Anna Kent is a humanitarian aid worker, NHS nurse and midwife. She was 26 when she joined Medecins Sans Frontieres (Doctors without Borders) for her first assignment in South Sudan in 2007. She has subsequently worked as a midwife across the world including Ethiopia, Haiti, Bangladesh and the UK. She has now written a book, Frontline Midwife: My Story of Survival and Keeping Others Safe.

Presenter: Emma Barnett
Producer: Emma Pearce
07
MAY

Weekend Woman's Hour: Peggy Seeger, Exam Stress, Candice Carty-Williams

Emma talks to Peggy Seeger who has enjoyed six decades of success with her music. Peggy was married to the singer Ewen McColl. Together they revitalised the British Folk Scene during the 50s and 60s. Now 86 years old, Peggy's own songs have become anthems for feminists, anti-nuclear campaigners and those fighting for social justice.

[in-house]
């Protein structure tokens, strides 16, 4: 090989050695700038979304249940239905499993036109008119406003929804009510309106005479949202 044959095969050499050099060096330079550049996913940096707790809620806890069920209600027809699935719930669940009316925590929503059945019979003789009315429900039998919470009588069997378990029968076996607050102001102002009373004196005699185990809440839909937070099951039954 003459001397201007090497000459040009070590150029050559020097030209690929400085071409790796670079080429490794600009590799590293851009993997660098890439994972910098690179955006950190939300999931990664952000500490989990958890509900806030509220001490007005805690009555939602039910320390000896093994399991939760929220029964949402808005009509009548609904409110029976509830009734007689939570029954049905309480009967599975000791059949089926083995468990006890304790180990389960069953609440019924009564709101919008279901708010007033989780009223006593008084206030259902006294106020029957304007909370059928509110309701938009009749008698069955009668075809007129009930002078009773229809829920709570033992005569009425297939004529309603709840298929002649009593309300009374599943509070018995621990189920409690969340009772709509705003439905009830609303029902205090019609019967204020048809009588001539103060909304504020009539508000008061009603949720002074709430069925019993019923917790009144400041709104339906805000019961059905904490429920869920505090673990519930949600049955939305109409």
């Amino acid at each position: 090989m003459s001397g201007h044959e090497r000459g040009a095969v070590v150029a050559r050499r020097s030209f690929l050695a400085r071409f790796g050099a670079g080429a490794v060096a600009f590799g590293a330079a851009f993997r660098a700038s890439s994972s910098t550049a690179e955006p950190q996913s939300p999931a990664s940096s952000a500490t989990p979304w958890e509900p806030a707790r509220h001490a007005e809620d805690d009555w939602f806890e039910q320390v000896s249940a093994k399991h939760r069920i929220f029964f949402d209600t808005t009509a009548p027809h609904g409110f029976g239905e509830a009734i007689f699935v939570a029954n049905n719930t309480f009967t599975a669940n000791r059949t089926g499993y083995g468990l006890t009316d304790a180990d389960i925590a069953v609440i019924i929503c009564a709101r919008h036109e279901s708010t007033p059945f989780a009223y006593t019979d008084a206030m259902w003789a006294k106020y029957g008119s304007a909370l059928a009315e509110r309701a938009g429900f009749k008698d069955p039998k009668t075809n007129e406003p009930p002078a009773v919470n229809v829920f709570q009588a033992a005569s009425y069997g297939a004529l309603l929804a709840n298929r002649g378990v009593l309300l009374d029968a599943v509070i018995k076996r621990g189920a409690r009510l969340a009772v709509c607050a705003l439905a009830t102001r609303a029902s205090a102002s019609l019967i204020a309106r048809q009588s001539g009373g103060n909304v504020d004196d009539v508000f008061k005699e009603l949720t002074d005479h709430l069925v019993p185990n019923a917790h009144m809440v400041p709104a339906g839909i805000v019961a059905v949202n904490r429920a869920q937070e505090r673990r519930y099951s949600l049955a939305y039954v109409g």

Exam season is upon us - Highers have begun in Scotland and A-levels and GCSEs start on the 16th May, but maybe your kids have end of year exams coming up too. As a parent what is the best way to support your child? Anita is joined by Dr Jane Gilmour, a Consultant Clinical Psychologist at Great Ormond Street Hospital.

Candice Carty-Williams described her very successful first novel Queenie as 'the black Bridget Jones'. She has described her new novel People Person as her ‘daddy issues’ book and in it she celebrates families of all sorts. Her aim, she says, is to make visible the people she knows and the experiences she has had.

As Anne Robinson announces she's stepping down as the host of the Channel 4 quiz show Countdown, Emma Barnett catches up with her. Robinson was the first female to ever host the show, with 265 episodes under her belt since she joined just a year ago.